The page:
3 squares Learn about REx: The Research Exchange Index

Overview | Origins | Ongoing Evolution | REx 1 


REx is similar to an imprint of a large publisher. Operating under the auspices of the WAC Clearinghouse, REx receives reports on contemporary writing research from active researchers, and periodically REx peer-reviews and publishes those reports online through a searchable database that enables users to search for models, methods, and collaborators.

REx reports are a unique scholarly genre. Distinct from long-form articles, book chapters, and books, which tend to focus on research findings, REx reports are short and focused on the process of research (i.e., project design and staffing, funding, researcher reflections).

REx 1, published in spring 2016, is the first edition of the database. Researchers with projects dating from 2000 to the present can—and should—continue to contribute.


Work on REx began in 2006. Since then, while REx has undergone several revisions as well as at least one name change, its purpose has stayed the same: to create a resource that helps writing researchers quickly and easily share details of their work with one another.

The instigating moment was a roundtable at the 2006 CCCC. The session, "Collaborating across Institutions," was organized by Jenn Fishman and included Sally Ebest, Lee Ann Carroll, Doug Hesse, Andrea Lunsford, Stephen Wilhoit, and Smokey Wilson. During the Q&A, Joan Mullin discussed how, as program director at the University of Toledo, she did research on an ad hoc basis rather than as part of a formal study, "usually to prove a point—and often to save my program or get funding." Mullin pointed out that, although the methodology and resulting data had value, "it was not worth [her] time to write up, or it would have been difficult to situate it in the research as expected for publication." Noting that many WPAs conducted ad hoc research frequently, Mullin argued the field would not only benefit from viewing models of research used to solve local institutional challenges; writing scholars might also be able to aggregate data from similar kinds of studies and glean important findings—if a venue could be found for such an exchange.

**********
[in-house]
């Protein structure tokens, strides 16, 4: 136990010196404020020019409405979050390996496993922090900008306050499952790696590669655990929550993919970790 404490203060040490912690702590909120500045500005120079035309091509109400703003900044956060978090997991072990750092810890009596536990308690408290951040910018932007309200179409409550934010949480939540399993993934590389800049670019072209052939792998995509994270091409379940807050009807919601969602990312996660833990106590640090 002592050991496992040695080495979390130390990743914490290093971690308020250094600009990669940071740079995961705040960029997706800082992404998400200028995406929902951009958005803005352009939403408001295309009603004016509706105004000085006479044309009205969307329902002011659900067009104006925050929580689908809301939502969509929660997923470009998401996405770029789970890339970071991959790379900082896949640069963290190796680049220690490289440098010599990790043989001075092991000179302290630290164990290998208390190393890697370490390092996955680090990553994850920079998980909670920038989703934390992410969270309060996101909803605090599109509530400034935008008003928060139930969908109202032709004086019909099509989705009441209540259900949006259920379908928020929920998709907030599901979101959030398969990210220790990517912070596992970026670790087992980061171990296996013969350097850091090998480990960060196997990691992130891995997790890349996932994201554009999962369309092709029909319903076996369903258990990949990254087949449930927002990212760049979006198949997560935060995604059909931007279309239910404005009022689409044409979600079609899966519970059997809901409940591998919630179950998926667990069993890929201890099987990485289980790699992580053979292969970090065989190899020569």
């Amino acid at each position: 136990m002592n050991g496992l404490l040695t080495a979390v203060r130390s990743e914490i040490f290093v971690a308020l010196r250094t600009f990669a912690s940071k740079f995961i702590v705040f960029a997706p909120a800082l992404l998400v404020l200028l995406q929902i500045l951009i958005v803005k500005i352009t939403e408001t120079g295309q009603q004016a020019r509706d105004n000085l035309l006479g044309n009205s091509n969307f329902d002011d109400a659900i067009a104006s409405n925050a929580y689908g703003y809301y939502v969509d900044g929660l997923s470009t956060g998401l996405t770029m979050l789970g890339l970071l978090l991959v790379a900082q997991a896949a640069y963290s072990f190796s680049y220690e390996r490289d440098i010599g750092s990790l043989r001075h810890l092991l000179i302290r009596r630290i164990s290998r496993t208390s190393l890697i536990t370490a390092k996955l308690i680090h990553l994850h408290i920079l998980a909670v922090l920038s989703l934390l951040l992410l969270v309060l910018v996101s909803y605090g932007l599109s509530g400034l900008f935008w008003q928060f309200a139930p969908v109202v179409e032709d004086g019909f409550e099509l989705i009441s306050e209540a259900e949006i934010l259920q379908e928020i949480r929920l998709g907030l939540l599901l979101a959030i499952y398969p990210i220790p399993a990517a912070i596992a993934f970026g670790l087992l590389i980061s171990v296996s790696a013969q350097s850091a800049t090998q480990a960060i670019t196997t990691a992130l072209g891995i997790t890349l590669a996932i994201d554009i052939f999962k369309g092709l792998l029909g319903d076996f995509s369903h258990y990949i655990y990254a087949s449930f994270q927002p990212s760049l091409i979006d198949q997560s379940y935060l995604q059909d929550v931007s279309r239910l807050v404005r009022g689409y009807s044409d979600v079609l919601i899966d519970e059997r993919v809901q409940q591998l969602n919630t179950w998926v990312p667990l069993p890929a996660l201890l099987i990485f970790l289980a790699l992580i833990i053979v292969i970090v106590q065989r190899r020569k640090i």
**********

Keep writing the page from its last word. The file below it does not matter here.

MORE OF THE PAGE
Subsequent discussions. which included Mullin, Fishman, and Hesse, underscored the need for a resource for making information about both published and unpublished research accessible. At the WAC 2006 conference a few months later, Mullin talked with Glenn Blalock about the idea, and he recommended asking Mike Palmquist if he would be interested in joining them. Together with Fishman, Hesse, and Wilhoit, they developed what became the Research Exchange.

Ongoing Evolution

Initially imagined as one more resource on the WAC Clearinghouse site, similar to the WAC Bibliography and FAQs, REx ultimately emerged as a new category of crowd-sourced information about writing research. At that time it was guided by Blalock, Fishman, Mullin, Palmquist, and Wilhoit with feedback from numerous colleagues: Linda Adler-Kassner, Chris Anson, Chuck Bazerman, Tiane Donahue, Rich Haswell, Doug Hesse, Erin Krampetz, Andrea Lunsford, Karen Lunsford, Sue McLeod, Ed Nagelhout, Stacey Pigg, Becky Rickly, Paul Rogers, Shirley Rose, David Russell, Nancy Sommers, Chris Thaiss, Ed White, and Kathi Blake Yancey.

After two years and limited participation, it was time to reassess. In 2010, Blalock, Fishman, Mullin, and Palmquist along with Joanne Addison and Sharon James McGee considered redirecting REx to emphasize mentoring new researchers, facilitating cross-institutional collaborations, or publishing raw data to promote RAD research in writing studies. However, each of these ideas was too challenging to be practicable, demanding resources the group did not have. Instead, in order to contribute actively to research mentorship, the group explored a partnership between REx and the Research Network Forums.

REx 1

A year later, in 2011, Fishman and Mullin returned to the project's initial focus: sharing reports about recent research and research-in-progress. It took four more years to bring together the current cadre of human and technological resources that constitute REx, which remains true to its original intention. As a resource for everyone who is interested in writing and its study, REx makes it possible for researchers as well as students, scholars, teachers, and other writing stakeholders find models for new projects, put current projects in context, and review work in writing studies from 2000 to the present.